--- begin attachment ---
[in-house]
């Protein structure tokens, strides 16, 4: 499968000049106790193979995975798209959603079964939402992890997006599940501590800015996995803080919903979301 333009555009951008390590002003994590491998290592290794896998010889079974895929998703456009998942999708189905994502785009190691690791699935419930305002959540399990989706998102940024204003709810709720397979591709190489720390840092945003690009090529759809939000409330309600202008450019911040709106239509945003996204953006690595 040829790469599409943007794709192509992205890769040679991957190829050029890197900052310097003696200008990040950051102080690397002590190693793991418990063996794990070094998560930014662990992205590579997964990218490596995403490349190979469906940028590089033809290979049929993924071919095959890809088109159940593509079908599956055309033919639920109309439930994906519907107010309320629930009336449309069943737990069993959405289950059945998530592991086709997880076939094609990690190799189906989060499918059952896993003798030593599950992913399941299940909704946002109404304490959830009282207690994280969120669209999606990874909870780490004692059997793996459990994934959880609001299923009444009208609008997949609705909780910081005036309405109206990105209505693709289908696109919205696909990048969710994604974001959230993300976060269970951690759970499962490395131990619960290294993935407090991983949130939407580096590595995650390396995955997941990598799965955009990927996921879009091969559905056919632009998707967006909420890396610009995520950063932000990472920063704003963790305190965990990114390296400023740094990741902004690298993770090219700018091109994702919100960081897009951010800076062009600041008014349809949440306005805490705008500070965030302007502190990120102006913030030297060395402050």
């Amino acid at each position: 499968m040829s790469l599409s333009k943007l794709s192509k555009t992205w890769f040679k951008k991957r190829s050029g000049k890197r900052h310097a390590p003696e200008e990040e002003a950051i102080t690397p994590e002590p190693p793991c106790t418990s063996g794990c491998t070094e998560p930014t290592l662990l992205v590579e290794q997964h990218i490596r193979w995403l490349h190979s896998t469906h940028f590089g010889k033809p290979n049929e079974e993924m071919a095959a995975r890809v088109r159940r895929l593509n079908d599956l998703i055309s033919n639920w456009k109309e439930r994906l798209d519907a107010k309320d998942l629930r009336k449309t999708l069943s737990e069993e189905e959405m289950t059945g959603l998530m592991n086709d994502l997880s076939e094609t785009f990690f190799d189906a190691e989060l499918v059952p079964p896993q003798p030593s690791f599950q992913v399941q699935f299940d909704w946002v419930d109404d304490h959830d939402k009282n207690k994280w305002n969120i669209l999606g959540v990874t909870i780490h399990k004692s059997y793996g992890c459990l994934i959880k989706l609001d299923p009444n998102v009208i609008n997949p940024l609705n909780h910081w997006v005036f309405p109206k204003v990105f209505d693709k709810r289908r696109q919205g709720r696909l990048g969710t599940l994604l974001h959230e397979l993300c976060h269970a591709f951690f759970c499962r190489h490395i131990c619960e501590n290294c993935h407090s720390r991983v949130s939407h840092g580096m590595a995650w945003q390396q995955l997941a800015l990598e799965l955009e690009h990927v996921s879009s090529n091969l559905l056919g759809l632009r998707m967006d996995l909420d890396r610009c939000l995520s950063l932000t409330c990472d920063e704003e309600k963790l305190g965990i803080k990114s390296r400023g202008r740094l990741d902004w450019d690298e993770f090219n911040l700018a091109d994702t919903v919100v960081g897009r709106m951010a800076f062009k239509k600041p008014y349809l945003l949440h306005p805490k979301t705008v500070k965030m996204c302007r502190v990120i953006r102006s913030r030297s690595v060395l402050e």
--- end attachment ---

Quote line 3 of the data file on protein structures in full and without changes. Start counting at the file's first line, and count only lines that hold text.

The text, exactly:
């Amino acid at each position: 499968m040829s790469l599409s333009k943007l794709s192509k555009t992205w890769f040679k951008k991957r190829s050029g000049k890197r900052h310097a390590p003696e200008e990040e002003a950051i102080t690397p994590e002590p190693p793991c106790t418990s063996g794990c491998t070094e998560p930014t290592l662990l992205v590579e290794q997964h990218i490596r193979w995403l490349h190979s896998t469906h940028f590089g010889k033809p290979n049929e079974e993924m071919a095959a995975r890809v088109r159940r895929l593509n079908d599956l998703i055309s033919n639920w456009k109309e439930r994906l798209d519907a107010k309320d998942l629930r009336k449309t999708l069943s737990e069993e189905e959405m289950t059945g959603l998530m592991n086709d994502l997880s076939e094609t785009f990690f190799d189906a190691e989060l499918v059952p079964p896993q003798p030593s690791f599950q992913v399941q699935f299940d909704w946002v419930d109404d304490h959830d939402k009282n207690k994280w305002n969120i669209l999606g959540v990874t909870i780490h399990k004692s059997y793996g992890c459990l994934i959880k989706l609001d299923p009444n998102v009208i609008n997949p940024l609705n909780h910081w997006v005036f309405p109206k204003v990105f209505d693709k709810r289908r696109q919205g709720r696909l990048g969710t599940l994604l974001h959230e397979l993300c976060h269970a591709f951690f759970c499962r190489h490395i131990c619960e501590n290294c993935h407090s720390r991983v949130s939407h840092g580096m590595a995650w945003q390396q995955l997941a800015l990598e799965l955009e690009h990927v996921s879009s090529n091969l559905l056919g759809l632009r998707m967006d996995l909420d890396r610009c939000l995520s950063l932000t409330c990472d920063e704003e309600k963790l305190g965990i803080k990114s390296r400023g202008r740094l990741d902004w450019d690298e993770f090219n911040l700018a091109d994702t919903v919100v960081g897009r709106m951010a800076f062009k239509k600041p008014y349809l945003l949440h306005p805490k979301t705008v500070k965030m996204c302007r502190v990120i953006r102006s913030r030297s690595v060395l402050e």